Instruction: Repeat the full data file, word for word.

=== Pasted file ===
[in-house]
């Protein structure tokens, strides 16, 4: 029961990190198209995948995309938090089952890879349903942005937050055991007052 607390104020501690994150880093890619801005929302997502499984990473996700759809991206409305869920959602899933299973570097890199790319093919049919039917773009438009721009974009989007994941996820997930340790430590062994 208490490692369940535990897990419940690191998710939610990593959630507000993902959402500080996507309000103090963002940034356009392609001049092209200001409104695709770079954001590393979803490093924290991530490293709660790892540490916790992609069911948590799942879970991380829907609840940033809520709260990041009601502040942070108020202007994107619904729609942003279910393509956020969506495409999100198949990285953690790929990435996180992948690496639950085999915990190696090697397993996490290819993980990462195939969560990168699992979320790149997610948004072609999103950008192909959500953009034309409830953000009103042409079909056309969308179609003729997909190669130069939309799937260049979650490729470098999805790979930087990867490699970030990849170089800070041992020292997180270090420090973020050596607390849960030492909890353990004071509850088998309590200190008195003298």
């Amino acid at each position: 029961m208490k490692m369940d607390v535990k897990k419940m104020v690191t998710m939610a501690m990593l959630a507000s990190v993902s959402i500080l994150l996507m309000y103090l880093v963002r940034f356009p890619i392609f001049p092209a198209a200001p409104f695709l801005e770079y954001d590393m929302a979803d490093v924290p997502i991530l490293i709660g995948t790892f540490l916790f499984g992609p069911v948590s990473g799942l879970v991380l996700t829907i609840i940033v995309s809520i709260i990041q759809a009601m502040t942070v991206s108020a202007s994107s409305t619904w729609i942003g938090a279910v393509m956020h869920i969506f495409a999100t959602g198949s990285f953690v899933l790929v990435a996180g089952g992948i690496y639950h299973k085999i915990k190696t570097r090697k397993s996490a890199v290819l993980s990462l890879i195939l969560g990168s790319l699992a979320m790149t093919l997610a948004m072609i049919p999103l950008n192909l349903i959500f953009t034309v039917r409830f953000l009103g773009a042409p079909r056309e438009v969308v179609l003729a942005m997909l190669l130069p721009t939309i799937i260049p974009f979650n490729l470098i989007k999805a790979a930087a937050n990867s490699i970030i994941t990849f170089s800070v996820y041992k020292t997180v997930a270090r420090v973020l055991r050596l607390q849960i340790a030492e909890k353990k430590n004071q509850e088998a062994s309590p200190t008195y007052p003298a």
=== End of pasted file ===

[in-house]
């Protein structure tokens, strides 16, 4: 029961990190198209995948995309938090089952890879349903942005937050055991007052 607390104020501690994150880093890619801005929302997502499984990473996700759809991206409305869920959602899933299973570097890199790319093919049919039917773009438009721009974009989007994941996820997930340790430590062994 208490490692369940535990897990419940690191998710939610990593959630507000993902959402500080996507309000103090963002940034356009392609001049092209200001409104695709770079954001590393979803490093924290991530490293709660790892540490916790992609069911948590799942879970991380829907609840940033809520709260990041009601502040942070108020202007994107619904729609942003279910393509956020969506495409999100198949990285953690790929990435996180992948690496639950085999915990190696090697397993996490290819993980990462195939969560990168699992979320790149997610948004072609999103950008192909959500953009034309409830953000009103042409079909056309969308179609003729997909190669130069939309799937260049979650490729470098999805790979930087990867490699970030990849170089800070041992020292997180270090420090973020050596607390849960030492909890353990004071509850088998309590200190008195003298």
């Amino acid at each position: 029961m208490k490692m369940d607390v535990k897990k419940m104020v690191t998710m939610a501690m990593l959630a507000s990190v993902s959402i500080l994150l996507m309000y103090l880093v963002r940034f356009p890619i392609f001049p092209a198209a200001p409104f695709l801005e770079y954001d590393m929302a979803d490093v924290p997502i991530l490293i709660g995948t790892f540490l916790f499984g992609p069911v948590s990473g799942l879970v991380l996700t829907i609840i940033v995309s809520i709260i990041q759809a009601m502040t942070v991206s108020a202007s994107s409305t619904w729609i942003g938090a279910v393509m956020h869920i969506f495409a999100t959602g198949s990285f953690v899933l790929v990435a996180g089952g992948i690496y639950h299973k085999i915990k190696t570097r090697k397993s996490a890199v290819l993980s990462l890879i195939l969560g990168s790319l699992a979320m790149t093919l997610a948004m072609i049919p999103l950008n192909l349903i959500f953009t034309v039917r409830f953000l009103g773009a042409p079909r056309e438009v969308v179609l003729a942005m997909l190669l130069p721009t939309i799937i260049p974009f979650n490729l470098i989007k999805a790979a930087a937050n990867s490699i970030i994941t990849f170089s800070v996820y041992k020292t997180v997930a270090r420090v973020l055991r050596l607390q849960i340790a030492e909890k353990k430590n004071q509850e088998a062994s309590p200190t008195y007052p003298a």